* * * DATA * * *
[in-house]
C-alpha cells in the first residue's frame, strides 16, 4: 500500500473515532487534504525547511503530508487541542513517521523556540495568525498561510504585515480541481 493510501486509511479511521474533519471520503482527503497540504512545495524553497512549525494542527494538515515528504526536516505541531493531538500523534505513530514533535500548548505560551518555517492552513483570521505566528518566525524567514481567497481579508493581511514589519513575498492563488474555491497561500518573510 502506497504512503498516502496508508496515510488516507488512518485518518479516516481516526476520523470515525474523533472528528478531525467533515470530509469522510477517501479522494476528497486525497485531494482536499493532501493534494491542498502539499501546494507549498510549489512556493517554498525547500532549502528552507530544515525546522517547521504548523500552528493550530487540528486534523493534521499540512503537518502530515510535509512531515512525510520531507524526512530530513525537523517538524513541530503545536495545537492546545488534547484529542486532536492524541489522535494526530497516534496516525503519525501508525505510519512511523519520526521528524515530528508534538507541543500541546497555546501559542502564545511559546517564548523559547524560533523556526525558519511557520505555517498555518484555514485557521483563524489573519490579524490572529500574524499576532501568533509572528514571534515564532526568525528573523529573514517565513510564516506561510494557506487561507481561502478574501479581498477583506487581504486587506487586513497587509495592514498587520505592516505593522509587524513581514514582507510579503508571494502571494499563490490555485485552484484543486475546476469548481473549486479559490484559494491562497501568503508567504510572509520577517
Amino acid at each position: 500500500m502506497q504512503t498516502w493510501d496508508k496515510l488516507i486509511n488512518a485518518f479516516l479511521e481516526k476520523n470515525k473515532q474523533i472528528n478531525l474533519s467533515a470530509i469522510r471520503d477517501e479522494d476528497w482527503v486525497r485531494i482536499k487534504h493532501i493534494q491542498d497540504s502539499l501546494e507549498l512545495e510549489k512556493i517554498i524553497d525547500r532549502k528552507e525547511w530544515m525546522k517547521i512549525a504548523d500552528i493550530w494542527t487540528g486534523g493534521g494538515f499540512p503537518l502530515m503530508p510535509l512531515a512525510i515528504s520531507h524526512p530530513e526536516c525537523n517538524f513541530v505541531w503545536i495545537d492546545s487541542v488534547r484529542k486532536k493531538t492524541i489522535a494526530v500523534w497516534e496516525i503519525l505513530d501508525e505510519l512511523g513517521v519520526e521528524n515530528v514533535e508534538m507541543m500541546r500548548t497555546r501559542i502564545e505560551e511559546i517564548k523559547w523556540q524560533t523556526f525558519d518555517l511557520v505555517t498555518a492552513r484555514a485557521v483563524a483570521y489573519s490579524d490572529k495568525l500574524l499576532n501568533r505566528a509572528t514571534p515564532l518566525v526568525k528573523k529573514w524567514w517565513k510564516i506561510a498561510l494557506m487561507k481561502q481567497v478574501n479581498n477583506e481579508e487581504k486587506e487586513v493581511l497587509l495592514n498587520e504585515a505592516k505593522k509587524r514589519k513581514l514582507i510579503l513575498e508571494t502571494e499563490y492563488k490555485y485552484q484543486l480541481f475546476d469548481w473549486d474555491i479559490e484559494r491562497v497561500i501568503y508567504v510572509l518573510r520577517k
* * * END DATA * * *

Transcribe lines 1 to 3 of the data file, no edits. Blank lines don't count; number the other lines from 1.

[in-house]
C-alpha cells in the first residue's frame, strides 16, 4: 500500500473515532487534504525547511503530508487541542513517521523556540495568525498561510504585515480541481 493510501486509511479511521474533519471520503482527503497540504512545495524553497512549525494542527494538515515528504526536516505541531493531538500523534505513530514533535500548548505560551518555517492552513483570521505566528518566525524567514481567497481579508493581511514589519513575498492563488474555491497561500518573510 502506497504512503498516502496508508496515510488516507488512518485518518479516516481516526476520523470515525474523533472528528478531525467533515470530509469522510477517501479522494476528497486525497485531494482536499493532501493534494491542498502539499501546494507549498510549489512556493517554498525547500532549502528552507530544515525546522517547521504548523500552528493550530487540528486534523493534521499540512503537518502530515510535509512531515512525510520531507524526512530530513525537523517538524513541530503545536495545537492546545488534547484529542486532536492524541489522535494526530497516534496516525503519525501508525505510519512511523519520526521528524515530528508534538507541543500541546497555546501559542502564545511559546517564548523559547524560533523556526525558519511557520505555517498555518484555514485557521483563524489573519490579524490572529500574524499576532501568533509572528514571534515564532526568525528573523529573514517565513510564516506561510494557506487561507481561502478574501479581498477583506487581504486587506487586513497587509495592514498587520505592516505593522509587524513581514514582507510579503508571494502571494499563490490555485485552484484543486475546476469548481473549486479559490484559494491562497501568503508567504510572509520577517
Amino acid at each position: 500500500m502506497q504512503t498516502w493510501d496508508k496515510l488516507i486509511n488512518a485518518f479516516l479511521e481516526k476520523n470515525k473515532q474523533i472528528n478531525l474533519s467533515a470530509i469522510r471520503d477517501e479522494d476528497w482527503v486525497r485531494i482536499k487534504h493532501i493534494q491542498d497540504s502539499l501546494e507549498l512545495e510549489k512556493i517554498i524553497d525547500r532549502k528552507e525547511w530544515m525546522k517547521i512549525a504548523d500552528i493550530w494542527t487540528g486534523g493534521g494538515f499540512p503537518l502530515m503530508p510535509l512531515a512525510i515528504s520531507h524526512p530530513e526536516c525537523n517538524f513541530v505541531w503545536i495545537d492546545s487541542v488534547r484529542k486532536k493531538t492524541i489522535a494526530v500523534w497516534e496516525i503519525l505513530d501508525e505510519l512511523g513517521v519520526e521528524n515530528v514533535e508534538m507541543m500541546r500548548t497555546r501559542i502564545e505560551e511559546i517564548k523559547w523556540q524560533t523556526f525558519d518555517l511557520v505555517t498555518a492552513r484555514a485557521v483563524a483570521y489573519s490579524d490572529k495568525l500574524l499576532n501568533r505566528a509572528t514571534p515564532l518566525v526568525k528573523k529573514w524567514w517565513k510564516i506561510a498561510l494557506m487561507k481561502q481567497v478574501n479581498n477583506e481579508e487581504k486587506e487586513v493581511l497587509l495592514n498587520e504585515a505592516k505593522k509587524r514589519k513581514l514582507i510579503l513575498e508571494t502571494e499563490y492563488k490555485y485552484q484543486l480541481f475546476d469548481w473549486d474555491i479559490e484559494r491562497v497561500i501568503y508567504v510572509l518573510r520577517k